Fact File : Ruhr Air Offensive
5 March to 24 June 1943 (some sources say the offensive went on until the Gelsenkirchen raid of 9/10 July)
Theatre: Western Europe
Location: The Ruhr valley, Western Germany.
Air Marshal Sir Arthur Harris's RAF Bomber Command.
Outcome: Extensive damage to the industrial centres of the Ruhr.
Avro Lancaster I Bomber in Flight©
Over objections from Arthur Harris, who feared dilution of Bomber Command's esprit de corps
, a specialist Pathfinder Force was established in the summer of 1942. Pathfinder aircraft flew ahead of the main force, located targets and marked them with special flares.
As well as Pathfinder tactics, the 1943 raids on the Ruhr used three navigational aids: GEE, a radar-based guidance system with a range of 720km (450 miles) from Britain, introduced early in 1942 and first jammed by the Germans a year later; Oboe, a more precise radio-based system with a range of 400km (250 miles), introduced in December 1942 and jammed ten months later; and H2S, an air to surface radar system.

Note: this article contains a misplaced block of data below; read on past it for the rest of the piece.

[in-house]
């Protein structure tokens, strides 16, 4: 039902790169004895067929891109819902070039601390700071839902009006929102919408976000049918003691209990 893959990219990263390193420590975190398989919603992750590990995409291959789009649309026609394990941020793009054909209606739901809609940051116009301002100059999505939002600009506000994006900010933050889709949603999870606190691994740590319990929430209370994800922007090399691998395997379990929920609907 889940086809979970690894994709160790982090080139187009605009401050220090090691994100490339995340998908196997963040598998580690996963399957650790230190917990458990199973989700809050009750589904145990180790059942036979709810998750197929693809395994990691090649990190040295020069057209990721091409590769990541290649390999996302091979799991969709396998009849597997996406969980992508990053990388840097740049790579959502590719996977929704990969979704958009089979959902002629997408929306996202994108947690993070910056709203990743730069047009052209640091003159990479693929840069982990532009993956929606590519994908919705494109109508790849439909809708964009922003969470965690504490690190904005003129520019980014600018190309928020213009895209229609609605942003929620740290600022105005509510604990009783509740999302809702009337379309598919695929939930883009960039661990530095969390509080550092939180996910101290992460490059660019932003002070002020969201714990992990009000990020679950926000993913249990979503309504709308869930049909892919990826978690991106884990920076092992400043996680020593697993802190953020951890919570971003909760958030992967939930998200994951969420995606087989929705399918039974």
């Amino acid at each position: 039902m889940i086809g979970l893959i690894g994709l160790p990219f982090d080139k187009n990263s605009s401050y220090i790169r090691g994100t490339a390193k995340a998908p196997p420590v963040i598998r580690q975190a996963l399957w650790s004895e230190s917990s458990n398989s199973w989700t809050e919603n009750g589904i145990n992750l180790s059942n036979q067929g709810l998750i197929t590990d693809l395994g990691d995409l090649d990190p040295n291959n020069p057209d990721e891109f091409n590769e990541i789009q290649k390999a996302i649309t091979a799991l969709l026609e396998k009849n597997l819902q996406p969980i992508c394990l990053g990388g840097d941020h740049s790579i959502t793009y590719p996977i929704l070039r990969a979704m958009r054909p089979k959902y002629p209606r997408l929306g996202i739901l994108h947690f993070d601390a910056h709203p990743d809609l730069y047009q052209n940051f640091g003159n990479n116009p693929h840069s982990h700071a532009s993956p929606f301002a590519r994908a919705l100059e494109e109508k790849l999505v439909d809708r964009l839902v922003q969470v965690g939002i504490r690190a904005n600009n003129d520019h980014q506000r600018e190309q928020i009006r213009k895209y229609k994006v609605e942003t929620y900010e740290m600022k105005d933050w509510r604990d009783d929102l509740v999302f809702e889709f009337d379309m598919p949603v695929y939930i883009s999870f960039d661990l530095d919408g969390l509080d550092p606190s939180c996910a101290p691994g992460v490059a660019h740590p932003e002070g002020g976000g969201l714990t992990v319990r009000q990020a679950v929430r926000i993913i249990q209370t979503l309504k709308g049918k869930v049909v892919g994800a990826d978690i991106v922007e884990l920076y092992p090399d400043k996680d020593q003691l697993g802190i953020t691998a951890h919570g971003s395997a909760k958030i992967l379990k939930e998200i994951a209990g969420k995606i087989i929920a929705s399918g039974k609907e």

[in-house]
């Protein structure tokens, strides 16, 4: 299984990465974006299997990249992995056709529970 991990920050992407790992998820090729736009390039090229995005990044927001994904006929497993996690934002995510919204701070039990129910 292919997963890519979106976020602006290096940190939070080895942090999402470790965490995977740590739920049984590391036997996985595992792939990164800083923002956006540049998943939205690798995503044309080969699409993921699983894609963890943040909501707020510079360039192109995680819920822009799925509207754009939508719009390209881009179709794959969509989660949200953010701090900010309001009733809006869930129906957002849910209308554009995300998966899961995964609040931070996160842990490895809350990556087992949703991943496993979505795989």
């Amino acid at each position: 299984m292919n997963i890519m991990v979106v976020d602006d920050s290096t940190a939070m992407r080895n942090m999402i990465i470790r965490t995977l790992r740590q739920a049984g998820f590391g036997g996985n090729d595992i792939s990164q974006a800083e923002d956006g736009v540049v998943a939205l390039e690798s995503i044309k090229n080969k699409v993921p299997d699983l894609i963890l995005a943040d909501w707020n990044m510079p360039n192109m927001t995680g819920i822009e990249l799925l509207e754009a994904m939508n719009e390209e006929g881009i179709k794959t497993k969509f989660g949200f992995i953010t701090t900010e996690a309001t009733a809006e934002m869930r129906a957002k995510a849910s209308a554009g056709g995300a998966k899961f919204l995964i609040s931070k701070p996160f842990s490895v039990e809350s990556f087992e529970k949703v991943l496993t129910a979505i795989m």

The Ruhr campaign began with a raid on Essen on 5 March 1943. After Pathfinder craft guided by Oboe had dropped flares on the Krupps armaments factory, three waves of bombers passed over in 38 minutes, aiming their bombs at the flares.
While only 40 per cent of the force got within three miles of the target, the Krupps works and a large part of Essen were destroyed. This was followed by another 21 raids following the same pattern, targeting industrial centres throughout the Ruhr.
Area bombing of city centres was achieving far more visible results than bombing of industrial targets. The synthetic oil refinery at Gelsenkirchen was bombed twice, but was back in production within weeks; by contrast, a single raid on Düsseldorf left 140,000 people homeless.
However, German air defences were increasing in efficiency; Bomber Command lost 1,000 aircraft during the campaign. Harris was forced to switch targets and send out diversionary raids, limiting the devastation caused by each raid.
The fact files in this timeline were commissioned by the BBC in June 2003 and September 2005. Find out more about the authors who wrote them.